CWAP Study Guide (Book Review)

I read this book to prepare re-certify my CWNE (Certified Wireless Network Expert).

This is an *excellent* read, especially for seasoned wireless LAN engineers. It goes into a lot of the “beeps and squeaks” of wireless networking. It takes an in-depth look into the MAC and PHY layers, including all the bitwise fields of the 802.11 MAC header. A well written book that I have gone through at least 3 or 4 times.

There are not too many books that go this in-depth on Layers 1 and 2 of wireless networking.  The IEEE 802.11 Handbook is the “official” study guide for the CWNE, but I don’t think it is a clear as the CWAP Study Guide.

It isn’t a book that I would suggest for beginners.  For those folks, I would suggest either the McGraw Hill or the Sybex “CWNA Study Guide”.

Happy reading!

Twitter Power – Book Review

This should be considered the “how-to Twitter bible” for beginners and experts alike. For beginners, the book talks about how to use the technology for many different purposes including advertising, selling, customer service, etc.

For advanced users, the book discusses third-party tools, Twitter application development, and legal concerns.

Personally, the section I enjoyed the most was how to use Twitter to build and maintain a personal brand.

Joel writes in a very friendly, informal way which puts the reader at ease and enables them to digest the material at a rapid pace. Don’t let that fool you though – there are plenty of examples, case studies, and hyperlinks throughout the book.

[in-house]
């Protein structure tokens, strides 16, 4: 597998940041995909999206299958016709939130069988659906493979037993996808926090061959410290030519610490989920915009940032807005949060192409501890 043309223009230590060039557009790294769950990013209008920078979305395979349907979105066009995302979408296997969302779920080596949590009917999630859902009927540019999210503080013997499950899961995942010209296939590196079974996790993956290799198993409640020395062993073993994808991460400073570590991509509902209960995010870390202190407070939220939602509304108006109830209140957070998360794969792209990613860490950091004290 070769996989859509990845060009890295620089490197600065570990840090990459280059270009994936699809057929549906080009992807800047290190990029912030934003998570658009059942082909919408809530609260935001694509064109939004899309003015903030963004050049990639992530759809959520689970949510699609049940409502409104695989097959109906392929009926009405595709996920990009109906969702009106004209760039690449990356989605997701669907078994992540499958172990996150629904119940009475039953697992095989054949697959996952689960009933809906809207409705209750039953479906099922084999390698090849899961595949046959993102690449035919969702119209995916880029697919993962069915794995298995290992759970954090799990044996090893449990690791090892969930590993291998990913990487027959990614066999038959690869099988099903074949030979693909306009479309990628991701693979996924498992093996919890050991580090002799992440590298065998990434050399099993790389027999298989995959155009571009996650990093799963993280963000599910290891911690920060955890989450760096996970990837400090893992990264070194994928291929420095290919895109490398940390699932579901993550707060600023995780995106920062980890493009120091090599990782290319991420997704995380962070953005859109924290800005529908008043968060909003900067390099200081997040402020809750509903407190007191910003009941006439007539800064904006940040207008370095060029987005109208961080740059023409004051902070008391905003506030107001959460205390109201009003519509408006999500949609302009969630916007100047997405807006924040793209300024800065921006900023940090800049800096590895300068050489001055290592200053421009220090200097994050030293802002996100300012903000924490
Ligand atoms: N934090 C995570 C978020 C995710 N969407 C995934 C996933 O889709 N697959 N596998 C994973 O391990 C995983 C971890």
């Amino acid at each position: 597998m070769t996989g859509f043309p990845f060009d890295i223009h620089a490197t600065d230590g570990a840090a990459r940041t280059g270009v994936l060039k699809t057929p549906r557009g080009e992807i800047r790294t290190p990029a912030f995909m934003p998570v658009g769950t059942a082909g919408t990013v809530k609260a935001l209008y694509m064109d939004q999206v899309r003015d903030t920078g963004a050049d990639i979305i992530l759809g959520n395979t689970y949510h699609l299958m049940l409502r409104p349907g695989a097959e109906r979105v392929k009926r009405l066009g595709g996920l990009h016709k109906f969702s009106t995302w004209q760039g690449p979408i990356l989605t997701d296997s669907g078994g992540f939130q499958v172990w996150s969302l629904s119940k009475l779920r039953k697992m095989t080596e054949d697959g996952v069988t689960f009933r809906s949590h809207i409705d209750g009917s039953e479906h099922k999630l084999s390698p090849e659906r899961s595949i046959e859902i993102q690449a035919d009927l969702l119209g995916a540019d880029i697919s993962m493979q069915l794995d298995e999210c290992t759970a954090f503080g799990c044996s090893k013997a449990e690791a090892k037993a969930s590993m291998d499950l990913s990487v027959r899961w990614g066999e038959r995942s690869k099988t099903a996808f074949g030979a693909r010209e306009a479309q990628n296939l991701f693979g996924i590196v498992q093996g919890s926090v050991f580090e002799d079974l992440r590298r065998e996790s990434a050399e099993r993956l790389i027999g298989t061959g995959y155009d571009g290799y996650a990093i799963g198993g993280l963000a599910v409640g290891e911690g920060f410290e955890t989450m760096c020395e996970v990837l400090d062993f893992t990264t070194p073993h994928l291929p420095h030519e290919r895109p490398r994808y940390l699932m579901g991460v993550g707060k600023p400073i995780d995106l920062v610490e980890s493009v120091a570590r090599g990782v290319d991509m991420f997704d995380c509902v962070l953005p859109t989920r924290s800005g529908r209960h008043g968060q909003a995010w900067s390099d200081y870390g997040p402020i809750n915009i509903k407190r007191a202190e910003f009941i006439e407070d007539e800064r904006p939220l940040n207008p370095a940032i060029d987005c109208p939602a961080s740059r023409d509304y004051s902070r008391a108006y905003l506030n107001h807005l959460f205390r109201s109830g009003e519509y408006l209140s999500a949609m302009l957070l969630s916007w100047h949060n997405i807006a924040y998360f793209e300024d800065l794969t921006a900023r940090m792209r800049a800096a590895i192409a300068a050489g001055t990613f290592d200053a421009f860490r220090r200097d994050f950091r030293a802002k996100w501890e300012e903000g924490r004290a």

The book ends with a 30 day action plan for how to get maximum value from using Twitter. It has specific steps to accomplish each day.

Purchasing the book also includes a free “ticket” to Joel’s online 4-week social media workshop. I found out about this feature watching Joel’s video preview of the book on Amazon. It was one of the deciding factors to purchase this versus another Twitter title. However, when the book arrived, I got so caught up in reading it, I haven’t registered for the online workshop yet. I guess that is the ultimate testimonial for how engrossing the book is…

Related Posts:

Groundswell by Charlene Li and Josh Bernoff – Book Review

I would like to offer periodic book reviews on WiFiJedi.com   The plan is to review wireless networking and security books. However, I have been doing a lot of reading about blogging and social media these days. Therefore, this week I am reviewing the book “Groundswell” by Charlene Li and Josh Bernoff.  

Please let me know in the comments section if you like the idea of book reviews.  Also let me know if you would like them strictly on wireless, or if you don’t mind if they are off topic.  

I originally bought this book based on a You Tube video of the author, Charlene Li, making a presentation under the “Authors @Google” program. I guess the Groundswell sold one more copy of her book…

In many ways, this book reminded me of Jim Collin’s “Good to Great” book. “Groundswell” is very quantitative in nature. There are a TON of in-depth case studies – the book even contains a case index in addition to a subject index.

The book is well structured. It is broken into three main parts and has a logical idea flow of listening, talking, energizing, supporting, and embracing the groundswell. While I liked the structure, it took more time to read than most books due to its academic nature. 

Overall, the authors take a practical, high-level approach to social media. They focus on the people, objectives, and strategy BEFORE they focus on any given technology.

This should definitely be a cornerstone text in any library on Social Media!